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Legal Writing

Introductory resources for legal writing and drafting.

Getting Started

"A good topic is one that is interesting, manageable, and significant."

Richard Delgado, How To Write a Law Review Article, 20 U. San Francisco L. Rev. 445, 448 (1986).

Identifying Circuit Splits

Traditionally, circuit splits identify unsettled areas of law which may inspire interesting note topics. Often they represent topics that the U.S. Supreme Court or Congress are apt to address in the near future. The note writer may be tempted to take a position on a future decision or new federal law on the topic.  However, the success of the note will be doubtful if the Court or Congress contradicts the positions of the note writer. Be careful of the scope of your note when choosing a circuit split topic.  Sources that identify Circuit Splits include:

Nicholas J. Wagoner Circuit Splits.

Seton Hall Circuit Review.  Current Circuit Splits. 

Sunday Splits: Serving you circuit splits every Sunday. (The Emory Law School Advocacy Program).

To search cases that cite circuit court splits on Westlaw or Lexis, search the federal court cases database using the term “circuit w/2 split!” plus the general topic area you are interested in, e.g., “sentencing.”

(circuit or court w/s split) AND [insert terms or phrases to narrow the search]

Current Awareness Sources

A.B.A. Journal Daily News focuses on the latest news related to law practice. Links to Blawgs.

Bloomberg Law News.

Law360: Provided through your Lexis Advance subscription. 


Legal News

Traditional News: Current awareness topics from traditional news resources can bring up events or legal issues that can make cutting edge topics for papers.

Major Newspapers:  Don't forget that major newspapers are available via your Lexis Advance subscription. We also have access to major papers via library database subscriptions.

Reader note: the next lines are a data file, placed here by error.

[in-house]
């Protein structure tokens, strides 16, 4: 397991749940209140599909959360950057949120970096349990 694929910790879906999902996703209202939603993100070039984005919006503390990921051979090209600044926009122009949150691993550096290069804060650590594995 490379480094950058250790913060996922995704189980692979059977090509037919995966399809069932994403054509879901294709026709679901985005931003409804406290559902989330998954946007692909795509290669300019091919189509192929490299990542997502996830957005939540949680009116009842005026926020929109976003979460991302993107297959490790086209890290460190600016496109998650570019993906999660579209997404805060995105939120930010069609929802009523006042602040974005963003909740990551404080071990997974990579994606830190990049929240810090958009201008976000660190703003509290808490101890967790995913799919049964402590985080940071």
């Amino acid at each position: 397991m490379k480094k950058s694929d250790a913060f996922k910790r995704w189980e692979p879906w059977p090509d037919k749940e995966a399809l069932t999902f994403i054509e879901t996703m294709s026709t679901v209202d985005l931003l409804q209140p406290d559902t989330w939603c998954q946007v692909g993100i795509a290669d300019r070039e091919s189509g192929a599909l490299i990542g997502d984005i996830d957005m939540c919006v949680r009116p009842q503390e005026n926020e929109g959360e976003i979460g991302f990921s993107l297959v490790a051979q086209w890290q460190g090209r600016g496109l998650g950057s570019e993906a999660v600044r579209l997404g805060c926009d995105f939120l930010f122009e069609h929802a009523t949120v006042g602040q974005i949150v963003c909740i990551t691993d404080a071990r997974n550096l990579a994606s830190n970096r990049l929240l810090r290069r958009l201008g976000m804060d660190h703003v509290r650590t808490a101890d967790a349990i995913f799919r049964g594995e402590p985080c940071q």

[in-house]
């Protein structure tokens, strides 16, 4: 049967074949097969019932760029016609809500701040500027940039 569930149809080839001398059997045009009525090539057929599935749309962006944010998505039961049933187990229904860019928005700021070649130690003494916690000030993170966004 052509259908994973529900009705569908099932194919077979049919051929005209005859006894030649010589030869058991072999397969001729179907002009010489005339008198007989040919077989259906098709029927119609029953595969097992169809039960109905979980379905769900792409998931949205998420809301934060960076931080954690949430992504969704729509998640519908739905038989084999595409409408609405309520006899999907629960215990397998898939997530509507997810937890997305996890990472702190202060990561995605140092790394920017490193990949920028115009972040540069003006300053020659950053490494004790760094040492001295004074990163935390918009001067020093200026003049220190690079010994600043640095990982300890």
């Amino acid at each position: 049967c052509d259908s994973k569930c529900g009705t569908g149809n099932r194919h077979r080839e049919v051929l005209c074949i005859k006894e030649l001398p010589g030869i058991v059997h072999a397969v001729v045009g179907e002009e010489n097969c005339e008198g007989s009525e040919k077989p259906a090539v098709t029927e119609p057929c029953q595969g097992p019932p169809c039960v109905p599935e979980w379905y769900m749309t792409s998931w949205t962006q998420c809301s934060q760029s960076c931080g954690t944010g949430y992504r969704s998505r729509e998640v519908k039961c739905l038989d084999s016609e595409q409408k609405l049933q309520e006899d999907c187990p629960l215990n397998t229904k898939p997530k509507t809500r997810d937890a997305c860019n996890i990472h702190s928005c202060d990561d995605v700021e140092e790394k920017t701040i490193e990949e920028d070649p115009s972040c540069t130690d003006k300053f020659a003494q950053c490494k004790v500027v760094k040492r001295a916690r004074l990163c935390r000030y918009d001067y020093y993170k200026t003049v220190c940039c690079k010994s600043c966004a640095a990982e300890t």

ProQuest News & Social Media:  A news service available through the campus subscription to ProQuest Congressional focuses on political and governmental news.

Social Media


ABA Journal Blawg Directory: A comprehensive directory of more than 4,500 continually updated law blogs. Find blogs by topic, author type, region, law school or courts.

Justia Blawg Search:  Arranged by Most Popular, Categories, or Recent Blog Posts.

Law Professors Blog Network:  The nations only network of legal blogs edited primarily by law professors. Find blogs by topic or professor.



Justia's LegalBirds:  Legal Professionals on Twitter:  Identify twitter feeds by Lawyer, Law Librarians, Academics, Community Followers, or Tweets Today. Also find by Categories and Practice Areas.

Working Papers

Working papers are useful to identify current trends in legal scholarship. They are also a good place to see if a topic is about to be preempted.

bepress Legal Repository:  Offers working papers and pre-prints from scholars and professionals.

SSRN (formerly Social Sciences Research Network) Legal Scholarship Network  (LSN). Includes working papers, papers accepted for publication and published articles. 

American Law Reports

Fifty-State Surveys

Fifty-State Law Surveys are useful tools to identify paper topics because the variations in state laws may indicate the need for reform or changes in law thereby making an interesting writing topic.  Many types of 50-State Surveys are available, including treatises on special topics, such as employment laws, or surveys or charts.  These may be found on Lexis, Westlaw, HeinOnline, and Bloomberg Law.